Vulvodynia

Overview

Definition

Vulvodynia is pain of the vulva that lasts more than three months.

The vulva is made up of the:

  • Labia majora and labia minora
  • Clitoris
  • Vaginal opening
Vulva
IMAGE
Copyright © Nucleus Medical Media, Inc.

Causes

The cause is not known. It may be due to:

  • Injury or infection
  • A problem with how the body responds to pain

Risk Factors

Vulvodynia is more common in women who are 20-40 years of age.

Other factors that may raise your risk are:

  • Mood or anxiety disorders, such as posttraumatic stress disorder
  • Sleep problems

SymptomsandDiagnosis

Symptoms

The main symptom is pain that lasts more than three months.

You may have:

  • Burning
  • Stinging
  • Soreness
  • Aching
  • pressure
  • Pain with sex or inserting tampons

Diagnosis

You will be asked about your symptoms and health history. A physical exam will be done. You may also have a pelvic exam. The area may need to be closely checked. This can be done using a colposcope to magnify the area.

Your bodily fluids and tissues may need to be tested. This can be done with:

  • A swab of the vaginal area
  • Biopsy

Treatments

Treatment

Talk with your doctor about the best treatment plan for you. This may mean:

Medications

You may be given:

  • Topical medicines that are put on the skin, such as corticosteroids, estrogen, or anesthetics
  • Antidepressants
  • Antiseizure medicine

Physical Therapy

Therapy can help strengthen and relax the pelvic muscles. This will ease muscle spasms. A doctor who specializes in pelvic floor issues may be needed.

Supportive Care

The following steps can help ease pain:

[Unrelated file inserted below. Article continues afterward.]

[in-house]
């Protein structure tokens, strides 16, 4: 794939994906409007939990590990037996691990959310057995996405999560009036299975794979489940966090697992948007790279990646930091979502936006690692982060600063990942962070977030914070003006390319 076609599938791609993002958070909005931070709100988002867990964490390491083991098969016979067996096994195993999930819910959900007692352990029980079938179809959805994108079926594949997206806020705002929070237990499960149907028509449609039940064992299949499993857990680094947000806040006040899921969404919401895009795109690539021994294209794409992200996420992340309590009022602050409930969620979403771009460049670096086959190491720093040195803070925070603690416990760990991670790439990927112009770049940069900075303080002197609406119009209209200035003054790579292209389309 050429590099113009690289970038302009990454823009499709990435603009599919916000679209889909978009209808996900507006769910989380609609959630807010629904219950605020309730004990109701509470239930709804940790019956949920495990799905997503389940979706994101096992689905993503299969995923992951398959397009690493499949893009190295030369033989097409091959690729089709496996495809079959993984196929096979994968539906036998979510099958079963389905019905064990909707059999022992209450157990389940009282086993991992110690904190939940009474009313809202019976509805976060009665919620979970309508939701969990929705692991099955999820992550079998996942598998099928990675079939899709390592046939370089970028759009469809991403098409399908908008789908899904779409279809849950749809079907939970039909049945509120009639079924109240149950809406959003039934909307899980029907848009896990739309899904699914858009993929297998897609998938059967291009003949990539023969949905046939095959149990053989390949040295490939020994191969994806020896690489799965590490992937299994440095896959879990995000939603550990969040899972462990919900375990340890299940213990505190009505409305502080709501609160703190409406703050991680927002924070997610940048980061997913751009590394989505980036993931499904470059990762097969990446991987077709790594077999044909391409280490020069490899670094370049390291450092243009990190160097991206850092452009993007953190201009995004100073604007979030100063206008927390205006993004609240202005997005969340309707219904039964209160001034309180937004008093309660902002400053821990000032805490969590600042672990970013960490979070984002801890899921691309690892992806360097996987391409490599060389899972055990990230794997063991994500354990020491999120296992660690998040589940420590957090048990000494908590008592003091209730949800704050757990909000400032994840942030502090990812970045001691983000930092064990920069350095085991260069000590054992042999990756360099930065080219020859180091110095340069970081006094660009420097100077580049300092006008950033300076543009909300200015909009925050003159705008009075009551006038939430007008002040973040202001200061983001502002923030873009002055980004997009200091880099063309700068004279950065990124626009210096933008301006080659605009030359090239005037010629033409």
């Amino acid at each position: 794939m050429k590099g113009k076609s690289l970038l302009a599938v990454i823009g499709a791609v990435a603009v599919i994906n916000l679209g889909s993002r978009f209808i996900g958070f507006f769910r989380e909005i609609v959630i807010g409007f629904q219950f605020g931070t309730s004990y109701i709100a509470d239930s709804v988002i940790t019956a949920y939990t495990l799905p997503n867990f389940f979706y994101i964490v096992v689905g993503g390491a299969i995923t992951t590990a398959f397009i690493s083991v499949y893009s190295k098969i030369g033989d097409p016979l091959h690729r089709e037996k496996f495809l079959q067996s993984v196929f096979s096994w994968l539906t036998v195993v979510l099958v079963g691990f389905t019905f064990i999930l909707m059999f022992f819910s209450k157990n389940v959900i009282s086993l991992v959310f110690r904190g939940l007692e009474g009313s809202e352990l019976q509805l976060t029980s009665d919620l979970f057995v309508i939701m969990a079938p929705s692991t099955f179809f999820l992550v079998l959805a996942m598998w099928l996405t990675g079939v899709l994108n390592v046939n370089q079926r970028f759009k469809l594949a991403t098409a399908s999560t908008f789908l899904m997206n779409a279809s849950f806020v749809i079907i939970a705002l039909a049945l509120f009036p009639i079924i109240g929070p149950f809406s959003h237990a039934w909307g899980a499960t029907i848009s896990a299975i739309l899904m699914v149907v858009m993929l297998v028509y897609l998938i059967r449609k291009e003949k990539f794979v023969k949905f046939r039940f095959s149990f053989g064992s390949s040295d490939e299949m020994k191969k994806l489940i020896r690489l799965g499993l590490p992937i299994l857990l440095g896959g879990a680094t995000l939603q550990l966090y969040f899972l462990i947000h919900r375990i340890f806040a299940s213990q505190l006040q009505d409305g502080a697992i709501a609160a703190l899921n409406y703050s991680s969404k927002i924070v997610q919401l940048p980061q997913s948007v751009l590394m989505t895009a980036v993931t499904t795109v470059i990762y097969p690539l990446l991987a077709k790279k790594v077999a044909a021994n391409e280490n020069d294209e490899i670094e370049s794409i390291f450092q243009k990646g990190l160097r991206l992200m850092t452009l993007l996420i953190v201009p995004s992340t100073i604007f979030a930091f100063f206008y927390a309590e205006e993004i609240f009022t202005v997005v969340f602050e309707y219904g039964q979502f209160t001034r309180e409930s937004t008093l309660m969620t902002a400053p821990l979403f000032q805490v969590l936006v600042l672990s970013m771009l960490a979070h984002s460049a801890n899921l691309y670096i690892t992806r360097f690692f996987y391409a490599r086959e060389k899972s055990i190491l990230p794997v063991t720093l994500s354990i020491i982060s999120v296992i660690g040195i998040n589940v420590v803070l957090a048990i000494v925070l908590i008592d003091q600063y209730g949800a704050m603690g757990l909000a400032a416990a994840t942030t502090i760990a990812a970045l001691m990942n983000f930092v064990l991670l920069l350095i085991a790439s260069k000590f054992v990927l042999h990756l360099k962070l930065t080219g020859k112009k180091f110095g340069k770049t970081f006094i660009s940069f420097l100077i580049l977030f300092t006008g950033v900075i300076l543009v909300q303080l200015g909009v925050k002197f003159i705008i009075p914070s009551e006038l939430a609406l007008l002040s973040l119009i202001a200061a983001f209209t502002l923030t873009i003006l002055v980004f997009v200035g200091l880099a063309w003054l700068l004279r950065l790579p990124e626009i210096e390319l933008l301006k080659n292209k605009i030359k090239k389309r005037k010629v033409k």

• Wear 100% cotton underwear.
  • Do not douche.
  • Use only mild soaps for bathing. Pat the area dry after bathing.
  • Use lubrication when having sex.
  • Apply cold packs to the area.
  • Rinse the area after urination. Pat it dry.

Other Treatments

Suggested treatments for vulvodynia include:

  • Injections
  • Nerve stimulation
  • Surgery

Prevention

Vulvodynia can't be prevented.

This content is reviewed regularly and is updated when new and relevant evidence is made available. This information is neither intended nor implied to be a substitute for professional medical advice. Always seek the advice of your physician or other qualified health provider prior to starting any new treatment or with questions regarding a medical condition.

Edits to original content made by Denver Health.

RESOURCES

The American Congress of Obstetricians and Gynecologists http://www.acog.org 

National Vulvodynia Association http://www.nva.org 

CANADIAN RESOURCES

Canadian Women's Health Network http://www.cwhn.ca 

Society of Obstetricians and Gynaecologists of Canada http://www.sogc.org 

References

ACOG Practice Bulletin No. 93: Diagnosis and management of vulvar skin disorders. Obstet Gynecol. 2008;111:5):1243-1253. Reaffirmed 2013.

Vulvodynia. American Academy of Family Physicians Family Doctor website. Available at: http://familydoctor.org/familydoctor/en/diseases-conditions/vulvodynia.html. Updated April 1, 2014. Accessed July 26, 2018.

Vulvodynia. EBSCO DynaMed Plus website. Available at:  http://www.dynamed.com/topics/dmp~AN~T128775/Vulvodynia  . Updated September 18, 2018. Accessed July 26, 2018.

Vulvodynia. National Institute of Child Health and Human Development website. Available at: http://www.nichd.nih.gov/health/topics/vulvodynia/Pages/default.aspx. Updated January 31, 2017. Accessed July 26, 2018.

What is vulvodynia? National Vulvodynia Association website. Available at: http://www.nva.org/what-is-vulvodynia. Accessed July 26, 2018.

4/7/2014 EBSCO DynaMed Plus Systematic Literature Surveillance.  http://www.dynamed.com/topics/dmp~AN~T128775/Vulvodynia  : Reed BD, Legocki LJ, et al. Factors associated with vulvodynia incidence. Obstet Gynecol. 2014;123(2.1):225-231.